Shakespeare Foundry

Charles Clark.

T. & C. Clark & Company Limited, based at Shakespeare Foundry, was founded in 1795 by Thomas and Charles Clark, and grew to be one of the largest iron foundries in Wolverhampton.

They were from an old Wolverhampton family and became a large employer.

Charles Clerk became mayor of Wolverhampton in 1860 after being a member of the Corporation since its formation as a municipal body.

He became a Councillor, Alderman, and later Chief Magistrate.

The location of Shakespeare Foundry.

In about 1860, Charles Clarke built Muchall Grove in Penn, on part of the Muchall Hall Estate, after the death of its owner, William Thacker.

Charles is listed as living at Upper Penn in Harrison, Harrod & Company's 1861 Directory and Gazetteer.

In the 1870 edition of
J. G. Harrod & Co.s postal and commercial directory, it is listed under Charles wife's name - Mrs Mary Clarke.



An advert from 1851.

The company exhibited a number of products at the International Exhibition of 1862 that was held from May to November, 1862 at South Kensington, alongside the gardens of the Royal Horticultural Society. The products on display included the following:


In the 1881 census Charles Frederick Clark is listed as an iron founder, employing between 600 and 700 hands.

His eldest son Thomas Charles Clark is listed as his Clerk.

From the 1923 catalogue.

From the 1887 catalogue.

The company was awarded the silver medal for its products at the International Paris Exhibition in 1878.

The image opposite shows the company's stand at the 1884 Wolverhampton and Staffordshire Fine Arts and Industrial Exhibition.

The company's product range included thousands of items, both domestic and industrial. T. & C. Clark pioneered the use of enamelled cast ironware, after taking out a patent in 1839. It was guaranteed to be free of lead or arsenic. The products included the following:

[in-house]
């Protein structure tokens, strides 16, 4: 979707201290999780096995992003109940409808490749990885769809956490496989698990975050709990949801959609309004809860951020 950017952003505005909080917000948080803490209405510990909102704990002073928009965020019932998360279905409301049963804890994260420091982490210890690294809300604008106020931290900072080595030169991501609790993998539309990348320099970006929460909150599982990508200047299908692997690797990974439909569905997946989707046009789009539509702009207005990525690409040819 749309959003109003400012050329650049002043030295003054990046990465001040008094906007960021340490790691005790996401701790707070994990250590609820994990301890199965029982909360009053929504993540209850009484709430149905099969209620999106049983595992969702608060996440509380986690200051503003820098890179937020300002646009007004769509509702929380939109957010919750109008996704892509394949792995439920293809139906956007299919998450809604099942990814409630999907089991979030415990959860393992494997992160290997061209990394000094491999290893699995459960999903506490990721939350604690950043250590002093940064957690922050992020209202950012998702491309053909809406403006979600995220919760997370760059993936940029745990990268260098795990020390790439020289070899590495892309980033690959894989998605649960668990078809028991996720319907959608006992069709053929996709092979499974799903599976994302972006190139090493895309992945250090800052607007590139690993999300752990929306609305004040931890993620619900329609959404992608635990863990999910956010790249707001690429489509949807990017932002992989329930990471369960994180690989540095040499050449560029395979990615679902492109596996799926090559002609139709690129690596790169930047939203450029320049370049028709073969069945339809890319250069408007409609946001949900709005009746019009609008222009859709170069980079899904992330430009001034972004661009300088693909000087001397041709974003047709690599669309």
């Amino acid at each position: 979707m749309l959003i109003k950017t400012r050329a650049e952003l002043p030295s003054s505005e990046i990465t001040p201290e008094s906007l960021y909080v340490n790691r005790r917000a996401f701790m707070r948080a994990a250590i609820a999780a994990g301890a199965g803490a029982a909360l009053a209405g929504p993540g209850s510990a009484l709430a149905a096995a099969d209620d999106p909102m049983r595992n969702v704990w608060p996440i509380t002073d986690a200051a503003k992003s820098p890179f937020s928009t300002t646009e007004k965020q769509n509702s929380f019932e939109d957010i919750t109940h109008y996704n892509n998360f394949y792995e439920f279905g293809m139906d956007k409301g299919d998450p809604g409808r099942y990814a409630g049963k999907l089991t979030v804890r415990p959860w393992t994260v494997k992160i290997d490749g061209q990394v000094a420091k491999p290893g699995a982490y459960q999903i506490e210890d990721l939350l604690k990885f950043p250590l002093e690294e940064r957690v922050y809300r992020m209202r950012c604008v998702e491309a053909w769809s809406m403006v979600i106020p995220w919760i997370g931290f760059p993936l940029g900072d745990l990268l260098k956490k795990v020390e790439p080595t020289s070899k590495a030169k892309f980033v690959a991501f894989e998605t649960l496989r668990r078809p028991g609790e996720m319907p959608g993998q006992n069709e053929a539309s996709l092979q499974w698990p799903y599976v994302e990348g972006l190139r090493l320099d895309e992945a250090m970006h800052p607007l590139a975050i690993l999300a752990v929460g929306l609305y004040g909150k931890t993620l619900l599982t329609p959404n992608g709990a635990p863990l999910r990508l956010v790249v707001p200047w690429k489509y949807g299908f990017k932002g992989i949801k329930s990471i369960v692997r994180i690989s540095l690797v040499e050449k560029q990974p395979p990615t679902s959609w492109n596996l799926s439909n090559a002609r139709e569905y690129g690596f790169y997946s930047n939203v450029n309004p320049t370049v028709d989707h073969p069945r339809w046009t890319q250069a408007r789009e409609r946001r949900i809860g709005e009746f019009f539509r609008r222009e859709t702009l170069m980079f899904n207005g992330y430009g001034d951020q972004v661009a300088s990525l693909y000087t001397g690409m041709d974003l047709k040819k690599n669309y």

axle pulleys, bath fittings, camping equipment, chemical furnaces, door fittings, dumbbells, hinges, holloware of all descriptions, hooks, latches, lavatory fittings, man traps, mangles, mole traps, name and number plates, paint mills, paper weights, pulley wheels, sad irons, shovels, sinks, stable fittings, tubular fencing, umbrella stands, ventilators, wash basins, water taps, weights, and window fasteners

An advert from 1899.

The Horseley Fields Gas Works was built on the western side of Shakespeare Foundry. When it closed in 1900 the foundry was extended to cover the gas works site.

In the late 1940s and 1950s the company produced acid-resisting enamelled cast iron boiling pans; steam jacketed pans; stills; square and rectangular tanks; open and closed mixing vessels; flanged pipes; bends and tees; laboratory equipment; small scale plant; evaporating bowls; beakers; sulphonators; and glass-lined mild steel tanks for beer, mineral water, and food.
View some of the company's products

The derelict Shakespeare Foundry in the early 1970s. Courtesy of David Clare.

The company is listed as enamelled chemical plant manufacturers in Kellys 1962 Wolverhampton Directory, but within a few years it was all over.

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and Holloware